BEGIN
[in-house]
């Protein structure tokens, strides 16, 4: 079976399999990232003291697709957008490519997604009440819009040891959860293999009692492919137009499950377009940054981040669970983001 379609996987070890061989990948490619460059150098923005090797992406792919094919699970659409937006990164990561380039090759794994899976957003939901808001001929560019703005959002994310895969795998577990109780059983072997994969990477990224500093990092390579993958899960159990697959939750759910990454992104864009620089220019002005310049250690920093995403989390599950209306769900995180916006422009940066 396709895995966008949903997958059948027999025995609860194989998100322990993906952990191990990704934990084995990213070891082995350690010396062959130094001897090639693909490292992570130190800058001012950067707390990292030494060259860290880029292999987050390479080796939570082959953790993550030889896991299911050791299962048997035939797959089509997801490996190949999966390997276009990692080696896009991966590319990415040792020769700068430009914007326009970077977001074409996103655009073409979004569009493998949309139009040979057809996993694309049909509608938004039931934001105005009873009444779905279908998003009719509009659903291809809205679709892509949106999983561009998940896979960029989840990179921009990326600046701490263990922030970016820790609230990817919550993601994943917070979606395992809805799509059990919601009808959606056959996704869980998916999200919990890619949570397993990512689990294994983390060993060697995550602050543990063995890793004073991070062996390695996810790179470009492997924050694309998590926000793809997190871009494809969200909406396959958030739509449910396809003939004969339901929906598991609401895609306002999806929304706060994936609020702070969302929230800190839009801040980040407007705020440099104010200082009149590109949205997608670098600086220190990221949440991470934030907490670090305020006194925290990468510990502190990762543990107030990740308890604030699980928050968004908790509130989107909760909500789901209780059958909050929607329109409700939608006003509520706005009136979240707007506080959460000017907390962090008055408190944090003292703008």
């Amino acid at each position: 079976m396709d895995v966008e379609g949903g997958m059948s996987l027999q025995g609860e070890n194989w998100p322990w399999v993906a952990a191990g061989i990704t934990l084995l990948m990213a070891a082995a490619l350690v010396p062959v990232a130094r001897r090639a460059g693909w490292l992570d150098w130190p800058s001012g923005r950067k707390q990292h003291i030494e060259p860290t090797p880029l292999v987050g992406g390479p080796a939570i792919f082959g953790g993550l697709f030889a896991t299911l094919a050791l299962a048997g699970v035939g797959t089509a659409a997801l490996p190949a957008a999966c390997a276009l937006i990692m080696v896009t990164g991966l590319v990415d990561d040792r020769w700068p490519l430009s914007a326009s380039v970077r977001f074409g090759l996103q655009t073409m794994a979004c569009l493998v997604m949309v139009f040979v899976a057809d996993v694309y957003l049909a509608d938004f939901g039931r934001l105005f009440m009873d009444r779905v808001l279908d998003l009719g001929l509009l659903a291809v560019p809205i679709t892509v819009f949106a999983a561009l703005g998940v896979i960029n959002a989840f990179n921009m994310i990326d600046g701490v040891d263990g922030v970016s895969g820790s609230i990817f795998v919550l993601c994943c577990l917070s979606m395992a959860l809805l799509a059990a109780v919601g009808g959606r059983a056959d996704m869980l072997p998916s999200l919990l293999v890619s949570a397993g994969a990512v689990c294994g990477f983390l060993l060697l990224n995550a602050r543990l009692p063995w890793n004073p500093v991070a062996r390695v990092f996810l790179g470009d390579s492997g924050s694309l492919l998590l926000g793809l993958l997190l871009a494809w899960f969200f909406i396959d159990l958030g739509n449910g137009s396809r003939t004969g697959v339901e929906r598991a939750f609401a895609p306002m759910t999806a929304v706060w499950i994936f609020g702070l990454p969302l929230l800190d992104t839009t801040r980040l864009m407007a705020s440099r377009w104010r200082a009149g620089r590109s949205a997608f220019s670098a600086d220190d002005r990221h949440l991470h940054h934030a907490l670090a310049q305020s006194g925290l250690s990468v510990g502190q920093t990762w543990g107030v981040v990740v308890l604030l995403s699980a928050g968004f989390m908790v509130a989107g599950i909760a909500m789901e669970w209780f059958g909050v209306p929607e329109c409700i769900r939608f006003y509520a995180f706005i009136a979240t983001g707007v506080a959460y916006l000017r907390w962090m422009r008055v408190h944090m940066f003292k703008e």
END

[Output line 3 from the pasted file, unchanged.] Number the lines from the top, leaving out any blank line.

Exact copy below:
């Amino acid at each position: 079976m396709d895995v966008e379609g949903g997958m059948s996987l027999q025995g609860e070890n194989w998100p322990w399999v993906a952990a191990g061989i990704t934990l084995l990948m990213a070891a082995a490619l350690v010396p062959v990232a130094r001897r090639a460059g693909w490292l992570d150098w130190p800058s001012g923005r950067k707390q990292h003291i030494e060259p860290t090797p880029l292999v987050g992406g390479p080796a939570i792919f082959g953790g993550l697709f030889a896991t299911l094919a050791l299962a048997g699970v035939g797959t089509a659409a997801l490996p190949a957008a999966c390997a276009l937006i990692m080696v896009t990164g991966l590319v990415d990561d040792r020769w700068p490519l430009s914007a326009s380039v970077r977001f074409g090759l996103q655009t073409m794994a979004c569009l493998v997604m949309v139009f040979v899976a057809d996993v694309y957003l049909a509608d938004f939901g039931r934001l105005f009440m009873d009444r779905v808001l279908d998003l009719g001929l509009l659903a291809v560019p809205i679709t892509v819009f949106a999983a561009l703005g998940v896979i960029n959002a989840f990179n921009m994310i990326d600046g701490v040891d263990g922030v970016s895969g820790s609230i990817f795998v919550l993601c994943c577990l917070s979606m395992a959860l809805l799509a059990a109780v919601g009808g959606r059983a056959d996704m869980l072997p998916s999200l919990l293999v890619s949570a397993g994969a990512v689990c294994g990477f983390l060993l060697l990224n995550a602050r543990l009692p063995w890793n004073p500093v991070a062996r390695v990092f996810l790179g470009d390579s492997g924050s694309l492919l998590l926000g793809l993958l997190l871009a494809w899960f969200f909406i396959d159990l958030g739509n449910g137009s396809r003939t004969g697959v339901e929906r598991a939750f609401a895609p306002m759910t999806a929304v706060w499950i994936f609020g702070l990454p969302l929230l800190d992104t839009t801040r980040l864009m407007a705020s440099r377009w104010r200082a009149g620089r590109s949205a997608f220019s670098a600086d220190d002005r990221h949440l991470h940054h934030a907490l670090a310049q305020s006194g925290l250690s990468v510990g502190q920093t990762w543990g107030v981040v990740v308890l604030l995403s699980a928050g968004f989390m908790v509130a989107g599950i909760a909500m789901e669970w209780f059958g909050v209306p929607e329109c409700i769900r939608f006003y509520a995180f706005i009136a979240t983001g707007v506080a959460y916006l000017r907390w962090m422009r008055v408190h944090m940066f003292k703008e």